In Walden, what does Thoreau mean when he says "In Wildness is the preservation of the world"?
Henry David Thoreau was certainly emotionally and intellectually invested in the notion that it was imperative for humans to coexist on equal terms with nature. Whereas most viewed the wilderness as an obstacle to be overcome on the road to additional conquests, Thoreau viewed man as one with nature. It was, in effect, a symbiotic relationship. In an essay titled "Walking," published in the April 1862 issue of The Atlantic, Thoreau issued a warning to humanity. He began this important essay,
“I wish to speak a word for Nature, for absolute freedom and wildness, as contrasted with a freedom and culture merely civil—to regard man as an inhabitant, or a part and parcel of Nature, rather than a member of society.”
Thoreau followed this with a warning about the perils of ignoring his advice:
“The West of which I speak is but another name for the Wild; and what I have been preparing to say is, that in Wildness is the preservation of the World. Every tree sends its fibers forth in search of the Wild. The cities import it at any price. Men plow and sail for it. From the forest and wilderness come the tonics and barks which brace mankind. Our ancestors were savages. The story of Romulus and Remus being suckled by a wolf is not a meaningless fable. The founders of every state which has risen to eminence have drawn their nourishment and vigor from a similar wild source. It was because the children of the Empire were not suckled by the wolf that they were conquered and displaced by the children of the northern forests who were.”
“Walking” is Thoreau's observations of man’s expansion westward. He comments favorably upon the natural inclinations of Native Americans to consume in an efficient manner consistent with preservation of the world around them. Even with the consumption of animals like antelope, Thoreau notes, the Native American uses what he needs and wastes not. In contrast with this “naturalistic” approach to consumption, Thoreau comments negatively on modern (read: European settler) man’s manipulation of his environment: “This is probably better than stall-fed beef and slaughterhouse pork to make a man of.” Thoreau believed that the industriousness of the white man came at the ultimate expense of the natural world.
In his best-known work, Walden, Thoreau appealed to his fellow man for the preservation of wilderness lands, decrying the defilement of nature’s beauty (“Alas! How little does the memory of these human inhabitants enhance the beauty of the landscape!”). Humans, he argued, needed to learn to appreciate not only the natural beauty of the wilderness but its essential role in supporting human existence. Without pristine lands and uninhabited forests, humanity could not long persevere. Human constructs that were fundamentally incompatible with nature would prove ephemeral because they would hasten the destruction of the planet. This is what Thoreau meant in his comment.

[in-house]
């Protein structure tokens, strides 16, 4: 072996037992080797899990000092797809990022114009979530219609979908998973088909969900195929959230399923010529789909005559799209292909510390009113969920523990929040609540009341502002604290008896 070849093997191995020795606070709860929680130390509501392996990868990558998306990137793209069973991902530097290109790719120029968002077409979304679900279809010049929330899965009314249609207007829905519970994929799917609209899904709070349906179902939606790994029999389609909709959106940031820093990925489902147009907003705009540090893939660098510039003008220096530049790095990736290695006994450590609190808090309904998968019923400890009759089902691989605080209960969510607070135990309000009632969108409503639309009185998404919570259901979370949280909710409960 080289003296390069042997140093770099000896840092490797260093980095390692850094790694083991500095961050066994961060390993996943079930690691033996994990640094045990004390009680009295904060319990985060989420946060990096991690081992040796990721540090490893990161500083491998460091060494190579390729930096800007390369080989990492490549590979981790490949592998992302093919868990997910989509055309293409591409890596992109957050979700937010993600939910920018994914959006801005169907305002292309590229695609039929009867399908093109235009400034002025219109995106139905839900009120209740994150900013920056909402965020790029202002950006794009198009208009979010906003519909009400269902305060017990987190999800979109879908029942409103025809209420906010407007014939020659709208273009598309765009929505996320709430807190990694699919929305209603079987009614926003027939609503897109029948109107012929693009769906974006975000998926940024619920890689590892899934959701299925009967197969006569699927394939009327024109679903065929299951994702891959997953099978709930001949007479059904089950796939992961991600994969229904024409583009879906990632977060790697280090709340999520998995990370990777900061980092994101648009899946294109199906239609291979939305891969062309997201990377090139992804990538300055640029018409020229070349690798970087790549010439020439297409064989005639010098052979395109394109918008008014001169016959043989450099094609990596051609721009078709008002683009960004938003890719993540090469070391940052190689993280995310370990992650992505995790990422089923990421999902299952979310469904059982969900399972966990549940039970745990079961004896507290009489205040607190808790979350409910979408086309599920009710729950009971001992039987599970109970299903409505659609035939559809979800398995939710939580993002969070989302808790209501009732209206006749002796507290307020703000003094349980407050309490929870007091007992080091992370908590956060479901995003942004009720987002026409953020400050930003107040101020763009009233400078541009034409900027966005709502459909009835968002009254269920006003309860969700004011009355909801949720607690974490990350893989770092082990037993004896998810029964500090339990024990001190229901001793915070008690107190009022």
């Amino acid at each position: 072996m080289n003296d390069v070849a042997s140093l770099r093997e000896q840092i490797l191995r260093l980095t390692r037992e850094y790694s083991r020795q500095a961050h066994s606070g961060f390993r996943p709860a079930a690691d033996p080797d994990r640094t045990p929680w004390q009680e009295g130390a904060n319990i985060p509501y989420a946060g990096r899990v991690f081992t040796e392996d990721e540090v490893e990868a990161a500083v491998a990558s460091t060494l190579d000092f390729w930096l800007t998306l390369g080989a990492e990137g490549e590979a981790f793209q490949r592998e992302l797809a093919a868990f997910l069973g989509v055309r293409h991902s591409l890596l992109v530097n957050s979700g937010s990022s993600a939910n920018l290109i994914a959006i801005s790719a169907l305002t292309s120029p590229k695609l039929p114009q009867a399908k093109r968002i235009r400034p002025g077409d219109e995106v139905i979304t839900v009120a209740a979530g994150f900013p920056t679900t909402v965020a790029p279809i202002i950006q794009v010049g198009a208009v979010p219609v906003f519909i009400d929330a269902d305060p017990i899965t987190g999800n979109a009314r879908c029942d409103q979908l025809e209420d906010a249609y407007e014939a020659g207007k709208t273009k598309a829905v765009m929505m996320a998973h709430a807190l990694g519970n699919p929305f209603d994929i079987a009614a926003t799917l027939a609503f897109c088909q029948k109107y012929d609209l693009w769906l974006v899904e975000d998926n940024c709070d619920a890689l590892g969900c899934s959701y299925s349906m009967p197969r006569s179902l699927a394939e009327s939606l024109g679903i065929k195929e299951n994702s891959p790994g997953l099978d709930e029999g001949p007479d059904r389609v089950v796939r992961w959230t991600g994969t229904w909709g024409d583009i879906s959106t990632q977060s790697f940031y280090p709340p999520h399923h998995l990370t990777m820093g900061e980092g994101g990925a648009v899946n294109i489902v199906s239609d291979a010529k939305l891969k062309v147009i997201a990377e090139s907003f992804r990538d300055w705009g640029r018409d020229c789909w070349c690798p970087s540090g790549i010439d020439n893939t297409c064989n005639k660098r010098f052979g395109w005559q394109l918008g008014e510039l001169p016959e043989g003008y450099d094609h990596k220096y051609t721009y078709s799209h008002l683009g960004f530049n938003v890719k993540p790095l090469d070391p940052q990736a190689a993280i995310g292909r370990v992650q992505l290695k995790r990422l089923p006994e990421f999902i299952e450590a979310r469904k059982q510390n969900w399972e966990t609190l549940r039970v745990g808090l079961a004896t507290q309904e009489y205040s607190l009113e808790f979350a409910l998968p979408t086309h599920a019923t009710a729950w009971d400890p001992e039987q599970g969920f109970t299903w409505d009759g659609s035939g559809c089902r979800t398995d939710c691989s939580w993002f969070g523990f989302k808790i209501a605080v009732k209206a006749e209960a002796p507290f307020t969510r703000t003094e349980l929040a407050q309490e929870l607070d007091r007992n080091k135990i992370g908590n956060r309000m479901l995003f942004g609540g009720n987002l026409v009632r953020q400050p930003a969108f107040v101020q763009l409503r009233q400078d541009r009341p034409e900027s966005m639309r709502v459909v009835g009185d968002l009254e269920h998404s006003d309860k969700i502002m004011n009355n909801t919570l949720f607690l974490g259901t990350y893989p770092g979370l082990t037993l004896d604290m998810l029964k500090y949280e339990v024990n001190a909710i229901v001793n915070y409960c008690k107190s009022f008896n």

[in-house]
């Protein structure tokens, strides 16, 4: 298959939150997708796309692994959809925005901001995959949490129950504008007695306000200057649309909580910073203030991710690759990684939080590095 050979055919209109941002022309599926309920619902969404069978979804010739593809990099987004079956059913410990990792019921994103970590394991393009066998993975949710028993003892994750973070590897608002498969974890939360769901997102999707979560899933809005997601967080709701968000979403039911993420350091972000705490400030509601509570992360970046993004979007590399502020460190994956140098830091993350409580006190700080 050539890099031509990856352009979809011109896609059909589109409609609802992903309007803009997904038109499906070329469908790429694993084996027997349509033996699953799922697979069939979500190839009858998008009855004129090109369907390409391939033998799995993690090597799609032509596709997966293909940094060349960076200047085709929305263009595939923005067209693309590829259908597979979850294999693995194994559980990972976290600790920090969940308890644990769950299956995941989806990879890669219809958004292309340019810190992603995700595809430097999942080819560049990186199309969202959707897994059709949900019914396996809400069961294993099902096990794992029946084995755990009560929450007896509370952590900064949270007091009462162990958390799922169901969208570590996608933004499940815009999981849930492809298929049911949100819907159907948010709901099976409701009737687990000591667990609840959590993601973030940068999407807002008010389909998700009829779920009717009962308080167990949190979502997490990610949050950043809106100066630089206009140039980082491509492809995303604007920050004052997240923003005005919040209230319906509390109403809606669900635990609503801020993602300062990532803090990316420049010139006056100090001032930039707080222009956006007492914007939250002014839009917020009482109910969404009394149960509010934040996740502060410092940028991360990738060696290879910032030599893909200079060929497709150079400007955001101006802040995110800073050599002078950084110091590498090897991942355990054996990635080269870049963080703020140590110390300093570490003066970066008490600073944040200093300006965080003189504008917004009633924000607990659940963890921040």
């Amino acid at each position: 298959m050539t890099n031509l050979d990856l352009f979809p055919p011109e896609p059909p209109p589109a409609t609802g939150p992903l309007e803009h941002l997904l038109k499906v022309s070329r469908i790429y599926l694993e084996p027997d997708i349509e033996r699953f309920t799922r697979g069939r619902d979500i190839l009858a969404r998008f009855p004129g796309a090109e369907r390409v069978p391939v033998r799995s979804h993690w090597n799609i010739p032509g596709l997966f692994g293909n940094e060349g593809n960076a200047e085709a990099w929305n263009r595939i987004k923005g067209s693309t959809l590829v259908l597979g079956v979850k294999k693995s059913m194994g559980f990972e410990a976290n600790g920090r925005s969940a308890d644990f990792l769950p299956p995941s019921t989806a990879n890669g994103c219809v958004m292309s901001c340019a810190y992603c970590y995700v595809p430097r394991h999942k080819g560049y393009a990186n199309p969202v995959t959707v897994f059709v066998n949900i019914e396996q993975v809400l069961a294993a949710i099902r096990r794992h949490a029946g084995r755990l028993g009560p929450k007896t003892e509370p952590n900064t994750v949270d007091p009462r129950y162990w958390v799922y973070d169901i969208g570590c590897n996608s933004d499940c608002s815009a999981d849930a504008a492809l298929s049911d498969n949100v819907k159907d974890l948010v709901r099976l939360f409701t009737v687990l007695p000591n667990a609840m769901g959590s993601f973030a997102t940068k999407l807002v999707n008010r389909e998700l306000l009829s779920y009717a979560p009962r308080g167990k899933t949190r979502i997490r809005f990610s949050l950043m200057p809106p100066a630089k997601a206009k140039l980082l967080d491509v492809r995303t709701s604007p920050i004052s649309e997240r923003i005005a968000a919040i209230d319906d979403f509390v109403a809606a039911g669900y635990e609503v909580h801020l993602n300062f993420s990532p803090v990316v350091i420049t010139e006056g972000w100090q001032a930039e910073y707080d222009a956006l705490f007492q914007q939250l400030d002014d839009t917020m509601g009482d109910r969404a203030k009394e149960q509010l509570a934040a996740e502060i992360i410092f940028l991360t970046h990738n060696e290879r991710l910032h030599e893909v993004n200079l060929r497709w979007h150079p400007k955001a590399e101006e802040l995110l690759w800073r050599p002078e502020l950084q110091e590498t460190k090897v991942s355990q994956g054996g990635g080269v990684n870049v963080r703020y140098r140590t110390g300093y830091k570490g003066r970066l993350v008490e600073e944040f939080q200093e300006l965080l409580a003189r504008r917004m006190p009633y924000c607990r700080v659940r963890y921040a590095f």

The Thoreau quote, “In Wildness is the preservation of the world,” does not appear in Walden. It’s a line in his essay, “Walking.” This is followed by several paragraphs outlining the benefits of natural wildness to humans. “Hope and the future for me are not in lawns and cultivated fields, not in towns and cities, but in the impervious and quaking swamps,” he writes. Although the term “biological diversity” or “biodiversity” was not coined until more than a century after Thoreau’s death, he seems to have unconsciously been drawn to -- and found important -- the most botanically diverse places in his hometown of Concord, Massachusetts.
The concept of wildness appears in Walden in the “Spring” chapter, as follows:
“Our village life would stagnate if it were not for the unexplored forests and meadows which surround it. We need the tonic of wildness -- to wade sometimes in marshes where the bittern and the meadow-hen lurk, and hear the booming of the snipe; to smell the whispering sedge where only some wilder and more solitary fowl builds her nest, and the mink crawls with its belly close to the ground. At the same time that we are earnest to explore and learn all things, we require that all things be mysterious and unexplorable, that land and sea be infinitely wild, unsurveyed and unfathomed by us because unfathomable. We can never have enough of nature.”
In this passage, he again brings up diversity, but with examples of birds and mammals. He also introduces an important dichotomy: We want to be able to know and name wild things, but we also want them to somehow stay wild and mysterious. Do you think we can we have it both ways?
Thoreau here is returning to one of his principal themes, which can be summarised as follows: humans need wildness in order to ensure their survival. Thoreau saw humans as being placed in a critical relationship with nature, yet the problem with humans is that their civilisation and society often seems to involve the destruction of the untamed wilderness of nature and its systematical ordering. In the beauty of wild nature, Thoreau saw the source of the human spirit of independence and self-reliance, which were necessary in order for humans to keep on surviving and growing as a species. Thus, as he argues here, the wildness of nature actually contains the secret of the preservation of the world.
Put in other words, the wildness of nature helps us to remind ourselves of how we have to be independent and self-reliant in order to survive in this world. The wildness of nature is a necessary antidote to the various evils of society which detracts from these important values and encourages us to grow soft as humans.